The 6th Night of Museums and Botanical Garden was held on 19 May. This time the topic of the event was suggested by the «Campus Martius, or How to Become a Citizen of Perm University» project that became a grantee in the XI museum project contest «A changing museum in the changing world» in the category «Museum design». The contest was organised by Vladimir Potanin Foundation. What do a butterfly, a turtle and marble have in common? Is it just that they all are artifacts in the university museums? Вack in the day, Ancient Greeks used to describe the world and give everything its meaning, just like we do now. Some of these meanings still exist, even though we do not notice them. One species of butterflies is named after Machaon, a son of Asclepius, a god of medicine in ancient Greek mythology. Machaon led an army in the Trojan War. A turtle is a sacred animal of Hephaestus, as he made the first seven string lyra from an accidentally found shell. As for marble, it had already been used in sculpture in the days of Antiquity. These stories that have already become vague were the ones we tried to recall and so we turned the Perm State University campus into an improvised Ancient Greek city-state, where everyone could become a citizen of the university to become a full member of the community, implicated into its life.
A lot of things that seem obvious nowadays once were pioneer discoveries. We could firsthand see the experiments, demonstrating physical phenomena discovered by Archimedes of Syracuse. Still, some topics remain to be a matter of perpetual controversy. And we had an opportunity to look at modern problems from the point of view of ancient philosophers during a dispute-game «From the Cynics to the Skeptics», when everyone was invited to participate in a «philosophical market», to talk to genuine epicureans, stoics and skeptics and to argue with them, as well as to try oneself as such.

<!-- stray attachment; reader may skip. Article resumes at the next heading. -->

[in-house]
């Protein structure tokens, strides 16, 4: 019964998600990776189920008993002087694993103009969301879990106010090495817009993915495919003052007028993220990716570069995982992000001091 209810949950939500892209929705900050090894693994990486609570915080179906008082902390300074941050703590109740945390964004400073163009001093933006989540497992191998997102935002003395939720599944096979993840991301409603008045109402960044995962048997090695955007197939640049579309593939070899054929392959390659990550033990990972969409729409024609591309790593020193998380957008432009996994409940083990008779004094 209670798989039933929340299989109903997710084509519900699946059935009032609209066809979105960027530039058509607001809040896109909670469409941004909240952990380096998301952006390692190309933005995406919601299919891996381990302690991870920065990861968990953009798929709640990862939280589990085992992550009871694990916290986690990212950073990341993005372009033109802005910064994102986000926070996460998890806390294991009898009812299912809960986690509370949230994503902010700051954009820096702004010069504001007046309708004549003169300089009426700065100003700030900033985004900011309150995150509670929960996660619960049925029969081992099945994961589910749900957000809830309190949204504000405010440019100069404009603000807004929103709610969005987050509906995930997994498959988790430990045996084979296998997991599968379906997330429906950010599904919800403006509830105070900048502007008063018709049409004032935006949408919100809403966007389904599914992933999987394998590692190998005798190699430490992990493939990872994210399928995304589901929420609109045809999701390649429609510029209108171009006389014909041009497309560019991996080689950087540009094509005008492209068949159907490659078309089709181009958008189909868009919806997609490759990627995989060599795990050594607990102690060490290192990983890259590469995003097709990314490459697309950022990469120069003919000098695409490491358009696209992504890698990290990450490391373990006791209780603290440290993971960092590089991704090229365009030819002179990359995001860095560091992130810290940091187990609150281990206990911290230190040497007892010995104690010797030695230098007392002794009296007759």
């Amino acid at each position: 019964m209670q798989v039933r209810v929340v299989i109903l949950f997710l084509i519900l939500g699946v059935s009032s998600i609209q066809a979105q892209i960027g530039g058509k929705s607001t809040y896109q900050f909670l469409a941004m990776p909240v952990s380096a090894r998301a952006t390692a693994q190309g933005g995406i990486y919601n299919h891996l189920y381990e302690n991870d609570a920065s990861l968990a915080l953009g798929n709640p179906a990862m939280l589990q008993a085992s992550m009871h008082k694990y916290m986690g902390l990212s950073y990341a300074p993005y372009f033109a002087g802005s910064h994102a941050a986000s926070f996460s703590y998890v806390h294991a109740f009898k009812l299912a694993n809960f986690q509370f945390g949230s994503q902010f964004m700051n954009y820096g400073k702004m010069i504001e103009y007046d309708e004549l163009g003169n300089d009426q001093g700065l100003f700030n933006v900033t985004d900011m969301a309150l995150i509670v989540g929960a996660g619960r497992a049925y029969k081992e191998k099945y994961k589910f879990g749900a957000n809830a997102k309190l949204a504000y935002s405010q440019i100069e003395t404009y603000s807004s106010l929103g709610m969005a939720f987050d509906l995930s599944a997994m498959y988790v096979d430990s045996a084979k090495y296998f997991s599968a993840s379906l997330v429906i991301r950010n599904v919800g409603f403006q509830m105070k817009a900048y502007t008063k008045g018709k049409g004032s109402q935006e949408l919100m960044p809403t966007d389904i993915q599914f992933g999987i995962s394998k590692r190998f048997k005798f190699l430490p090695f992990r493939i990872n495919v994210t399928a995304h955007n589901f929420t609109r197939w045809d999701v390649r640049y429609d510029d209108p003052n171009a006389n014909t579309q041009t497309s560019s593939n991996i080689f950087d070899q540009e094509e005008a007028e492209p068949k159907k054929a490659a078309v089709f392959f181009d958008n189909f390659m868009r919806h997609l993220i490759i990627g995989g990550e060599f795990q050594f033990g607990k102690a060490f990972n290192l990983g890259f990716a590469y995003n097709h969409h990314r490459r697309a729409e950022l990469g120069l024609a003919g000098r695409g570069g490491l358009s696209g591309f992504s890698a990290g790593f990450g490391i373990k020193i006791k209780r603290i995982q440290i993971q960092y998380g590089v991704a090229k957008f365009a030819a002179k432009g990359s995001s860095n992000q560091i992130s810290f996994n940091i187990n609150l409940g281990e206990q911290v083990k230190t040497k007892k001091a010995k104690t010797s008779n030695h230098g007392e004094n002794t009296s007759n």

The most accurate, the fastest and the strongest competed in the Olympic Games. The most skillful decorated the ancient Greek vases using whether a black-figure or a red-figure techique. That day you could hear a play «Forget Herostratus!» read aloud by the actors of the «Small Theatre» in the tower of the Institute of Natural Science and then take a walk down the busy paths of the sacred grove of Zeus — the Botanical Garden.
The atmosphere was supported by the Perm County Orchestra, the university choir and an antique-themed music compilation. The visual interpretation of the heritage of Antiquity was expressed in the works of modern Permian artists, whose art-objects, installations and performances could be seen all over the city-state.
Of course, each of the museum excursions was connected with the artifacts that reminded us of Antiquity. For instance, the Rare Book Museum’s exposition called «Book extreme in folio, in diodesimo and less: small and giant books in the Science Library of Perm State University received new exhibits, such as books in Latin printed in the XVI c., showing the passion for the works of ancient Greek and Roman authors during that time. Only few were chosen from the «antique» collection. The longest of them is the «Lexicon graecolatinum» («Graeco-Latin lexicon»), printed in Paris in 1552. Another one is the oldest dated book «Macrobius, Ambrosius, 1538» (the work of an ancient philosopher Macrobius) and a book by the most famous Roman historian, Titus Livius, «Livii Historiarum» or «The History of Rome».
In the heat of the festival we opened a renovated entrance zone to the Perm State University History Museum, which marked the culmination of «Campus Martius, or How to become a citizen of Perm University» project, supported by Vladimir Potanin Foundation. The students have already begun to explore this new modern space, which has been harmoniously integrated into the university’s historic building and even has «penetrated» to the museum itself, connecting the two expositions: an internal and an external one. Howerver, the project is not finished yet. The meetings at the start of the new academic year await us.